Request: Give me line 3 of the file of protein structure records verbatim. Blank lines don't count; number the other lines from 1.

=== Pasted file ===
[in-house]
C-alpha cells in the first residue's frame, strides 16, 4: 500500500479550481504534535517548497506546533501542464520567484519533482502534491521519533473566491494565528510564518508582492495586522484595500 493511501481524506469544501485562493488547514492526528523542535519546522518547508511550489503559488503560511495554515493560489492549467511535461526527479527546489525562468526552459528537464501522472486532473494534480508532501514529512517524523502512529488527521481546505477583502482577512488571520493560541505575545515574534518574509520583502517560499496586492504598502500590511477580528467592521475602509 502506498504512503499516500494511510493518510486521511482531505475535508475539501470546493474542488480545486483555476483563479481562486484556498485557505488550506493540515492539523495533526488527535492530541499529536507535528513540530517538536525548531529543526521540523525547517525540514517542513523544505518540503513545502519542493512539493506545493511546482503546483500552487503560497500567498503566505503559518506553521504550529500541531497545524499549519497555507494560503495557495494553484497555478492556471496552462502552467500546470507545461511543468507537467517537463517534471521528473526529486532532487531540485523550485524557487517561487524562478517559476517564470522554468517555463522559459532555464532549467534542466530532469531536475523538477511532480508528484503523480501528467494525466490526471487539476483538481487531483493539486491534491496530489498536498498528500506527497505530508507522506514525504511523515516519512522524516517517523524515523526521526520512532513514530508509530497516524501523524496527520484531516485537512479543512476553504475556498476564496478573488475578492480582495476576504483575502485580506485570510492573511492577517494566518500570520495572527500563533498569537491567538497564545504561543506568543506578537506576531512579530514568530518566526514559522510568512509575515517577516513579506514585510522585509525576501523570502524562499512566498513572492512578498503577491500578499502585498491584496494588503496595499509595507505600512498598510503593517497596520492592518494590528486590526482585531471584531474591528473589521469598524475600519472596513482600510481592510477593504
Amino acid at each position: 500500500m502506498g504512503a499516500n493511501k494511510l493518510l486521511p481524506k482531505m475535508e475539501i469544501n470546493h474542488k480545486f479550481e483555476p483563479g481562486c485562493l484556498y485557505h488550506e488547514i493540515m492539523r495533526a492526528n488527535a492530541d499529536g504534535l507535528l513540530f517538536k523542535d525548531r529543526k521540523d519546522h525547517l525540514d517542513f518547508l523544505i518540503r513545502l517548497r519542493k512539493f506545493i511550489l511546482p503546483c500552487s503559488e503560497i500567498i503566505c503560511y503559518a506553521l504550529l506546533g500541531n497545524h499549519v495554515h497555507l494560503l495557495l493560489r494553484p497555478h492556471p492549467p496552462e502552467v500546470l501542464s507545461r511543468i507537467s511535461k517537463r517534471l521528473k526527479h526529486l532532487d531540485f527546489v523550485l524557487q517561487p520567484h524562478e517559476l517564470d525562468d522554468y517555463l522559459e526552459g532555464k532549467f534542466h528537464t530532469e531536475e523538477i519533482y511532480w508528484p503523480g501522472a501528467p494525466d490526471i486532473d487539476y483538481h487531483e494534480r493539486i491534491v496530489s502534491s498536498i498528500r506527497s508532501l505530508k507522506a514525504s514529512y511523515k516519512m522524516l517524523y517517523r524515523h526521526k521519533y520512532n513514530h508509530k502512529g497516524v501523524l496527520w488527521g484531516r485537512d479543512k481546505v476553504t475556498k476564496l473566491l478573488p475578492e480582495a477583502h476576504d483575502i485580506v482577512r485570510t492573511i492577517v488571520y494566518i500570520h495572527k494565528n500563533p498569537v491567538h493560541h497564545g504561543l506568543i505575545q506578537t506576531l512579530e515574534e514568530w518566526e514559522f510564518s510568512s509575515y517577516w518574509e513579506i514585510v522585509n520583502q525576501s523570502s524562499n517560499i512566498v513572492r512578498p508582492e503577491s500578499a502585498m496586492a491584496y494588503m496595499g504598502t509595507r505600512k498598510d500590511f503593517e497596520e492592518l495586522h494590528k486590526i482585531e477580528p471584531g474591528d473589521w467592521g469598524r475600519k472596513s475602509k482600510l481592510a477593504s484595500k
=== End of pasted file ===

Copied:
Amino acid at each position: 500500500m502506498g504512503a499516500n493511501k494511510l493518510l486521511p481524506k482531505m475535508e475539501i469544501n470546493h474542488k480545486f479550481e483555476p483563479g481562486c485562493l484556498y485557505h488550506e488547514i493540515m492539523r495533526a492526528n488527535a492530541d499529536g504534535l507535528l513540530f517538536k523542535d525548531r529543526k521540523d519546522h525547517l525540514d517542513f518547508l523544505i518540503r513545502l517548497r519542493k512539493f506545493i511550489l511546482p503546483c500552487s503559488e503560497i500567498i503566505c503560511y503559518a506553521l504550529l506546533g500541531n497545524h499549519v495554515h497555507l494560503l495557495l493560489r494553484p497555478h492556471p492549467p496552462e502552467v500546470l501542464s507545461r511543468i507537467s511535461k517537463r517534471l521528473k526527479h526529486l532532487d531540485f527546489v523550485l524557487q517561487p520567484h524562478e517559476l517564470d525562468d522554468y517555463l522559459e526552459g532555464k532549467f534542466h528537464t530532469e531536475e523538477i519533482y511532480w508528484p503523480g501522472a501528467p494525466d490526471i486532473d487539476y483538481h487531483e494534480r493539486i491534491v496530489s502534491s498536498i498528500r506527497s508532501l505530508k507522506a514525504s514529512y511523515k516519512m522524516l517524523y517517523r524515523h526521526k521519533y520512532n513514530h508509530k502512529g497516524v501523524l496527520w488527521g484531516r485537512d479543512k481546505v476553504t475556498k476564496l473566491l478573488p475578492e480582495a477583502h476576504d483575502i485580506v482577512r485570510t492573511i492577517v488571520y494566518i500570520h495572527k494565528n500563533p498569537v491567538h493560541h497564545g504561543l506568543i505575545q506578537t506576531l512579530e515574534e514568530w518566526e514559522f510564518s510568512s509575515y517577516w518574509e513579506i514585510v522585509n520583502q525576501s523570502s524562499n517560499i512566498v513572492r512578498p508582492e503577491s500578499a502585498m496586492a491584496y494588503m496595499g504598502t509595507r505600512k498598510d500590511f503593517e497596520e492592518l495586522h494590528k486590526i482585531e477580528p471584531g474591528d473589521w467592521g469598524r475600519k472596513s475602509k482600510l481592510a477593504s484595500k